Dillinger smashed out the window behind Hamilton and returned fire with his .45, shattering the windshield of the police car just above Deputy Joe Heinen’s head. The daring officers stayed with the fleeing vehicle and the two cars traded 40 or 50 rounds for the next 50 miles or so, until finally the bandits managed to lose them about two miles from where the chase started. They continued their journey, doubling back through St. Paul Park and crossing the Mississippi River once again.
With Hamilton losing blood from the gaping wound in his back, and the local police surely on to them by now, Dillinger decided to head to Chicago and find a doctor for his friend. First, though, they would need a faster and less- recognizable vehicle. Van Meter cut off a 1934 Ford V8 Deluxe at City Road 10 and Fifth Avenue. Power company manager Roy Francis, his wife, Sybil, and their 19-month-old son, Robert, were ordered out of the car as the bandits tossed their belonging into the flashy roadster. After the injured Hamilton managed to get himself inside, Dillinger ordered the Francis family back inside, as well. Sybil Francis recognized Dillinger right away, but he smiled at her reassuringly. He told her, “Don’t worry about the kid. We like kids.”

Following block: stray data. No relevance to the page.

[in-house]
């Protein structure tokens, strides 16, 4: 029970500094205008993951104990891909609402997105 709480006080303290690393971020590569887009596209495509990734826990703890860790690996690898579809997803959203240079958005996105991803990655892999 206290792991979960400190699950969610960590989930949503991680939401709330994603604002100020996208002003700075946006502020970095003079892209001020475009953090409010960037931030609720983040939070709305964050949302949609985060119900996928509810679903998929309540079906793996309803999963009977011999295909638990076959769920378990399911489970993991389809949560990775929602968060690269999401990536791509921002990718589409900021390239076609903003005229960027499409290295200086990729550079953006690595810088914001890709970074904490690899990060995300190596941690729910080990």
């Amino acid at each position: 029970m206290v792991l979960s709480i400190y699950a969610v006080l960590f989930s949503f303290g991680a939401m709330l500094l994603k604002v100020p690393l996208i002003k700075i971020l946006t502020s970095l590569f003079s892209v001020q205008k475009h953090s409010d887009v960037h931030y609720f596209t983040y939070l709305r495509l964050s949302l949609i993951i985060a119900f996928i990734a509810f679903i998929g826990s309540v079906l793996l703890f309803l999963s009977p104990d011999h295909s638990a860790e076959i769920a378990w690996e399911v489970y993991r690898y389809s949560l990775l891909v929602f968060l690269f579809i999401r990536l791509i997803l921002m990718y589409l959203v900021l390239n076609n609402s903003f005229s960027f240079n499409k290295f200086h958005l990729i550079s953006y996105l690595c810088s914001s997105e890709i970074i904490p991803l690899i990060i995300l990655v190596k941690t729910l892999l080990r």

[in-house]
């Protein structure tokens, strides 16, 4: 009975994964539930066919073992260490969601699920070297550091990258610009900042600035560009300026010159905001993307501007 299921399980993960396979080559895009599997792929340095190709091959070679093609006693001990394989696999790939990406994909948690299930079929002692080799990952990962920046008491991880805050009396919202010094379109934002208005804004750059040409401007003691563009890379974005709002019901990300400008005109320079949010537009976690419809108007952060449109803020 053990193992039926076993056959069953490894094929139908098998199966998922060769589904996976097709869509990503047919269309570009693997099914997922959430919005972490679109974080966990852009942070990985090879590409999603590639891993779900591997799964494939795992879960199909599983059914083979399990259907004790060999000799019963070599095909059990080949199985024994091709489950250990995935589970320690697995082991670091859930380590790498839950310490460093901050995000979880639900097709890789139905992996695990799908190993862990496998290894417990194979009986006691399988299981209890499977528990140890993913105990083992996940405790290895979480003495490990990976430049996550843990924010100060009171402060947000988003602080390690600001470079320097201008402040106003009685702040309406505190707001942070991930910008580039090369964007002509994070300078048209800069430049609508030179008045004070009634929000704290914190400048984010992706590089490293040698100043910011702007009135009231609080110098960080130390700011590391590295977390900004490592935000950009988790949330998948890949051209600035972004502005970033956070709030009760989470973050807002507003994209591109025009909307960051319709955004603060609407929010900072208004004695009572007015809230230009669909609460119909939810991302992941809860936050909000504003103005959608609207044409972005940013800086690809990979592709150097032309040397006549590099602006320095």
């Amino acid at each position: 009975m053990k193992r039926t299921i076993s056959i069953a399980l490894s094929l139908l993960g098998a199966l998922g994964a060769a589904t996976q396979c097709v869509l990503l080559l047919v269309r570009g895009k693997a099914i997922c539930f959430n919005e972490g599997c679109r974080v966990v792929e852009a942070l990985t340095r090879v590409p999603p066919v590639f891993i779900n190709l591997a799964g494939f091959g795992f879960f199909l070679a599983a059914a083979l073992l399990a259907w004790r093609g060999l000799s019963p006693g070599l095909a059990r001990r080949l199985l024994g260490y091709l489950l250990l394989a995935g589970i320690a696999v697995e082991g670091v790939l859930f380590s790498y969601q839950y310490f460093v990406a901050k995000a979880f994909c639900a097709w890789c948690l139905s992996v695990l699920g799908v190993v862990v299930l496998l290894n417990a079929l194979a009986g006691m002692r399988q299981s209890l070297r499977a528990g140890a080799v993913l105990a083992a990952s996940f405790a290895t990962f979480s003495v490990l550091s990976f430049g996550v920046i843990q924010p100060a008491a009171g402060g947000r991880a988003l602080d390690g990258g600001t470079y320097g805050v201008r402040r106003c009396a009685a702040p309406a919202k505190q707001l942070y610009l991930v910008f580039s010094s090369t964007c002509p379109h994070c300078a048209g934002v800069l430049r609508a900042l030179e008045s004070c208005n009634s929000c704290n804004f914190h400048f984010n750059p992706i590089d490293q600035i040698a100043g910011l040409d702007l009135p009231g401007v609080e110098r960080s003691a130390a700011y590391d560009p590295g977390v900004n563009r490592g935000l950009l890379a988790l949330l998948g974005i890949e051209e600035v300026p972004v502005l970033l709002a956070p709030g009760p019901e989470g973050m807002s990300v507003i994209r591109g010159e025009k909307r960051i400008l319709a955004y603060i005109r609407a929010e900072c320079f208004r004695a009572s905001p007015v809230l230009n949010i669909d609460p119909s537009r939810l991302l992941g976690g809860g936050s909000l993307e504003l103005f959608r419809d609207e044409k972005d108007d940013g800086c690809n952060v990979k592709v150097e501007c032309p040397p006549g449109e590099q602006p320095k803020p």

Van Meter followed in the other car to Robert Street and Willy Road, where the slower, bullet-riddled Ford was dumped. The Francis family was dropped off a short time later, a few miles outside of Mendota. The bandits wished them well and continued on toward Chicago.
When they arrived in the city, Dillinger desperately tried to find a doctor to treat his failing friend, John Hamilton. The wound in his back, which was the size of a silver dollar, was festering and starting to stink of gangrene. They managed to track down the unscrupulous Dr. Joseph Moran, the greedy practitioner who was well known for treating underworld characters and had previously hit up Dillinger for $5,000 after caring for wounds from a previous robbery. This time, though, Moran refused to lend his services at any price, possibly because he knew that Hamilton would never recover from his wound. Moran suggested that they take him to Elmer’s Tavern in Bensenville and let him die there. Hamilton, his agony increasing by the hour, spent a few days at Elmer’s, but he simply didn’t die. Finally, Dillinger took him to a Barker-Karpis gang safe house in Aurora at 415 Fox Street. The place was being rented by Volney Davis and his girlfriend, Edna “Rabbits” Murray. Edna took care of Hamilton as best she could, but he was a lost cause. Ravaged with gangrene and stinking up the house, Hamilton finally died on Thursday, April 26.